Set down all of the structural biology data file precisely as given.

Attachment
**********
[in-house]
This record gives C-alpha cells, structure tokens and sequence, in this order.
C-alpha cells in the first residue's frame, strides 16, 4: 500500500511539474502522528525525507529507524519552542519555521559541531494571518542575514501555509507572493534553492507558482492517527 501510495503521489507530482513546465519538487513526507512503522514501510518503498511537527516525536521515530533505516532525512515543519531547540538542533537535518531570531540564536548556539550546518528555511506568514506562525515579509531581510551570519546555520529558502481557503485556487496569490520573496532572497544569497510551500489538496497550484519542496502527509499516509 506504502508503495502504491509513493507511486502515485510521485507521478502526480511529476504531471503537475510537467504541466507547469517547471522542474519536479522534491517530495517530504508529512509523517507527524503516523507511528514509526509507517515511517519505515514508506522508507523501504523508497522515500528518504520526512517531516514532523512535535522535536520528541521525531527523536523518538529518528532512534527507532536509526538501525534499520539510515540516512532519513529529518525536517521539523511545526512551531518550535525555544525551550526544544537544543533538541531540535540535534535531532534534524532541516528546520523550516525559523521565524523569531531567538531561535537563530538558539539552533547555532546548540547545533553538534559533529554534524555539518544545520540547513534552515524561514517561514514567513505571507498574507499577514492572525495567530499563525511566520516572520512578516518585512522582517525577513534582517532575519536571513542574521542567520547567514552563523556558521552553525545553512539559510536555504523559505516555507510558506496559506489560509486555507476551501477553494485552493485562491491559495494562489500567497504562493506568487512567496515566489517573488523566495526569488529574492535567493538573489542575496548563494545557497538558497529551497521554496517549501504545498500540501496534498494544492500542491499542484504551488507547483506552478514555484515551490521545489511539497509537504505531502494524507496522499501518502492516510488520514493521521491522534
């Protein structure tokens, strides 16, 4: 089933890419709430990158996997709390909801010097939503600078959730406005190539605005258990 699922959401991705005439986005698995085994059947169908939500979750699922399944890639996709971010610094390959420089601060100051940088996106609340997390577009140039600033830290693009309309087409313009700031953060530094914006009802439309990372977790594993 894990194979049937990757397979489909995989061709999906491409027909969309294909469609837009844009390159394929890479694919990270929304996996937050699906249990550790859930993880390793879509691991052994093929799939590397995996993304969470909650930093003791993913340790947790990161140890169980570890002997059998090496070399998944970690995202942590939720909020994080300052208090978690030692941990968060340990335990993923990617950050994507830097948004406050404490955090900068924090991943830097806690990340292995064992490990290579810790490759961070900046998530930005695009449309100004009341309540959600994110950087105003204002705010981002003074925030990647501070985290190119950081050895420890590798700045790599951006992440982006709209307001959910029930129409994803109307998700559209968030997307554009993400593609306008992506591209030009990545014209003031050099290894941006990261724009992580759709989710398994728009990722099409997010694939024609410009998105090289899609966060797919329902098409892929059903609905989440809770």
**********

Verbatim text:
[in-house]
This record gives C-alpha cells, structure tokens and sequence, in this order.
C-alpha cells in the first residue's frame, strides 16, 4: 500500500511539474502522528525525507529507524519552542519555521559541531494571518542575514501555509507572493534553492507558482492517527 501510495503521489507530482513546465519538487513526507512503522514501510518503498511537527516525536521515530533505516532525512515543519531547540538542533537535518531570531540564536548556539550546518528555511506568514506562525515579509531581510551570519546555520529558502481557503485556487496569490520573496532572497544569497510551500489538496497550484519542496502527509499516509 506504502508503495502504491509513493507511486502515485510521485507521478502526480511529476504531471503537475510537467504541466507547469517547471522542474519536479522534491517530495517530504508529512509523517507527524503516523507511528514509526509507517515511517519505515514508506522508507523501504523508497522515500528518504520526512517531516514532523512535535522535536520528541521525531527523536523518538529518528532512534527507532536509526538501525534499520539510515540516512532519513529529518525536517521539523511545526512551531518550535525555544525551550526544544537544543533538541531540535540535534535531532534534524532541516528546520523550516525559523521565524523569531531567538531561535537563530538558539539552533547555532546548540547545533553538534559533529554534524555539518544545520540547513534552515524561514517561514514567513505571507498574507499577514492572525495567530499563525511566520516572520512578516518585512522582517525577513534582517532575519536571513542574521542567520547567514552563523556558521552553525545553512539559510536555504523559505516555507510558506496559506489560509486555507476551501477553494485552493485562491491559495494562489500567497504562493506568487512567496515566489517573488523566495526569488529574492535567493538573489542575496548563494545557497538558497529551497521554496517549501504545498500540501496534498494544492500542491499542484504551488507547483506552478514555484515551490521545489511539497509537504505531502494524507496522499501518502492516510488520514493521521491522534
């Protein structure tokens, strides 16, 4: 089933890419709430990158996997709390909801010097939503600078959730406005190539605005258990 699922959401991705005439986005698995085994059947169908939500979750699922399944890639996709971010610094390959420089601060100051940088996106609340997390577009140039600033830290693009309309087409313009700031953060530094914006009802439309990372977790594993 894990194979049937990757397979489909995989061709999906491409027909969309294909469609837009844009390159394929890479694919990270929304996996937050699906249990550790859930993880390793879509691991052994093929799939590397995996993304969470909650930093003791993913340790947790990161140890169980570890002997059998090496070399998944970690995202942590939720909020994080300052208090978690030692941990968060340990335990993923990617950050994507830097948004406050404490955090900068924090991943830097806690990340292995064992490990290579810790490759961070900046998530930005695009449309100004009341309540959600994110950087105003204002705010981002003074925030990647501070985290190119950081050895420890590798700045790599951006992440982006709209307001959910029930129409994803109307998700559209968030997307554009993400593609306008992506591209030009990545014209003031050099290894941006990261724009992580759709989710398994728009990722099409997010694939024609410009998105090289899609966060797919329902098409892929059903609905989440809770």